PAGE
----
There’s Lots of Advice Out There
If you’re reading this, it’s likely that your goal is to get your business, product, service, or organization more attention. The number of Gary V-inspired YouTube videos and listicles dedicated to this subject is alarming. Most of them tell a similar story, full of personal anecdotes that involve more luck than skill, and abstract advice like, “focus on content marketing” or “refine your one sentence pitch.”
If you’re like me, you want something actionable, not just inspirational. And while there are a thousand ways to get attention, there’s one incredibly simple, low-lift, and mostly free way to do this: talk to the right person.
If you’re a startup media company, wouldn’t it be great to talk to managing editors or content officers at places like The Washington Post or Buzzfeed? If you sell beauty products, wouldn’t you want to hear from CFOs or heads of creative at Everlane or Glossier? If you’re a budding gaming company, wouldn’t you love feedback from brand managers or VPs of talent acquisition from EA or Blizzard?
FiscalNote, a leading government relationship management software platform, famously got their first seed round by cold emailing Mark Cuban. They’ve since won the Technology Pioneer Award at the World Economic Forum, and provide thousands of congressional offices, law firms, trade associations, lobbyists, corporations, embassies, federal contractors, and public affairs professionals with the data they need to function.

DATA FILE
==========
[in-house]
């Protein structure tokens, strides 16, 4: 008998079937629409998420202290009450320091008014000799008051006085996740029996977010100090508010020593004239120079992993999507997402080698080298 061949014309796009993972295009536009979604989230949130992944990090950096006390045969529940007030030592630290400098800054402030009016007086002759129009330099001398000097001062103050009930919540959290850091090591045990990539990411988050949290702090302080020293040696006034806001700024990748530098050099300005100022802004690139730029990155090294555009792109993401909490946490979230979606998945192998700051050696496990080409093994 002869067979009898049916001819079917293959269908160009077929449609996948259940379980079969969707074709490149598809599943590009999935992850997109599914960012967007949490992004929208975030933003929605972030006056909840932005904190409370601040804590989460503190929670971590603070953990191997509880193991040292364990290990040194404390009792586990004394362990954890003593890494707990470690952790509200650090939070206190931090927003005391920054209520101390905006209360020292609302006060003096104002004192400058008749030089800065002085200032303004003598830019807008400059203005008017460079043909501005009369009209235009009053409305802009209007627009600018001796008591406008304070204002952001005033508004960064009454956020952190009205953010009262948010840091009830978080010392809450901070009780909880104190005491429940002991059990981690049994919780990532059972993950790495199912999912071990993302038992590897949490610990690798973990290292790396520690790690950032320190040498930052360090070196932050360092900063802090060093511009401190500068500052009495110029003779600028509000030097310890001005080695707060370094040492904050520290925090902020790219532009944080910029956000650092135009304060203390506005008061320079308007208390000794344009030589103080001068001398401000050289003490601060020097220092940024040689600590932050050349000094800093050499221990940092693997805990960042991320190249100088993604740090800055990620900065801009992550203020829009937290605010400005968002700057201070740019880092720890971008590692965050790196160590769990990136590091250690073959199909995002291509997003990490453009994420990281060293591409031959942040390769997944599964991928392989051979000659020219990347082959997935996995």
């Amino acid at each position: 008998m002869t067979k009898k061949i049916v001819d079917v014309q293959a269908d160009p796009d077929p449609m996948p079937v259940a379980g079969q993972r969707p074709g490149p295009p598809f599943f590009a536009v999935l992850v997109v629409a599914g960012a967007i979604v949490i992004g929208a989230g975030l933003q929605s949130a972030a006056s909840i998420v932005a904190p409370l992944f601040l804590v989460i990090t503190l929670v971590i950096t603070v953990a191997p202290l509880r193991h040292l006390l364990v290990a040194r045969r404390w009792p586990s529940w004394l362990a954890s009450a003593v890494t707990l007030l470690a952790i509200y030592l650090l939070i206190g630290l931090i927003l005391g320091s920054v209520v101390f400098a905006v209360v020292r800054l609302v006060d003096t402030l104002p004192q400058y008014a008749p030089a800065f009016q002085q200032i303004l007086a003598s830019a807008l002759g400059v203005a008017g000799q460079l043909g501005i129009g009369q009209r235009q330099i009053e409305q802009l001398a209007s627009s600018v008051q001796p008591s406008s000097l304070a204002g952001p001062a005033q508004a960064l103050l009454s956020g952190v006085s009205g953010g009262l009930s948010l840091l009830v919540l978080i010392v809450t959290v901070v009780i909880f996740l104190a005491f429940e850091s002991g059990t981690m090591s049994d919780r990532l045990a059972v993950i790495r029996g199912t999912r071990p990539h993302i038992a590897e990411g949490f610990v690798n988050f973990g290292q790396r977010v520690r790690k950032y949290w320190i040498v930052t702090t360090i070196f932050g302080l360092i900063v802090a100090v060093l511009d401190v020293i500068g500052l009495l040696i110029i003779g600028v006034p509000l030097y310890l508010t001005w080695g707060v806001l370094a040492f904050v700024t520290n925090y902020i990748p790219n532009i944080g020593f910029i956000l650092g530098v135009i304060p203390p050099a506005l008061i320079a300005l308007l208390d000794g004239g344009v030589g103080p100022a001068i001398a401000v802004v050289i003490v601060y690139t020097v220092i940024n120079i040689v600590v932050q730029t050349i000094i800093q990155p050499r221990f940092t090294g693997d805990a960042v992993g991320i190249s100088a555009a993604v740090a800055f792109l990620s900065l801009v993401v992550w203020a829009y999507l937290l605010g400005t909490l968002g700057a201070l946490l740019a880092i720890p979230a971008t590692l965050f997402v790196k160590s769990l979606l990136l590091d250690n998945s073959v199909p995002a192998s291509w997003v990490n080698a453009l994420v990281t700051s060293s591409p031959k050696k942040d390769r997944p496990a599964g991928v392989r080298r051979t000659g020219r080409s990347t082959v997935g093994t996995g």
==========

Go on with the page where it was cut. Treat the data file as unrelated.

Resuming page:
Moonshot? Anomaly? Luck? I say nay. By strategically reaching out to the right people and starting the conversation, you too stand a chance at having your own FiscalNote story.
Below are five tools that enable you to “hack” your way into the hearts and minds of influential journalists and industry leaders.
But First, A Note On Not Being an A**hole
Harvesting emails is bad. Sending generic marketing emails is never a good look. Adding people to mass Mailchimp lists without their permission is a no no. Trust me, I’ve made these mistakes.
If you’re going to send a cold email, be humble (that means be short, sweet, flattering, and personalize it as much as possible – no boilerplate marketing language or business canvases). Ask for their guidance (for industry folks) or opinions (for journalists), and send the message directly. Be transparent about who you are, and do not subscribe them to your company’s email blasts (without their permission).
Your goal should be to build genuine, friendly relationships with media/industry contacts, and keep an open line of communication with those contacts. So, yeah, don’t be an a**hole.
Five Growth Hacking Tools That Just Work
Clearbit Connect is a personal go-to. I’ve used it to get in touch with one of my favorite podcasters, get some earned media for Fake News: The Game, and connect a friend to the president of a major media company.
It integrates with Gmail (or Inbox), and is as simple as typing in an organization’s name. Once you’ve identified an aspirational company for your business, you can search by that company’s URL, and boom. Just like that, Clearbit outputs an organized list of emails by name and position/title.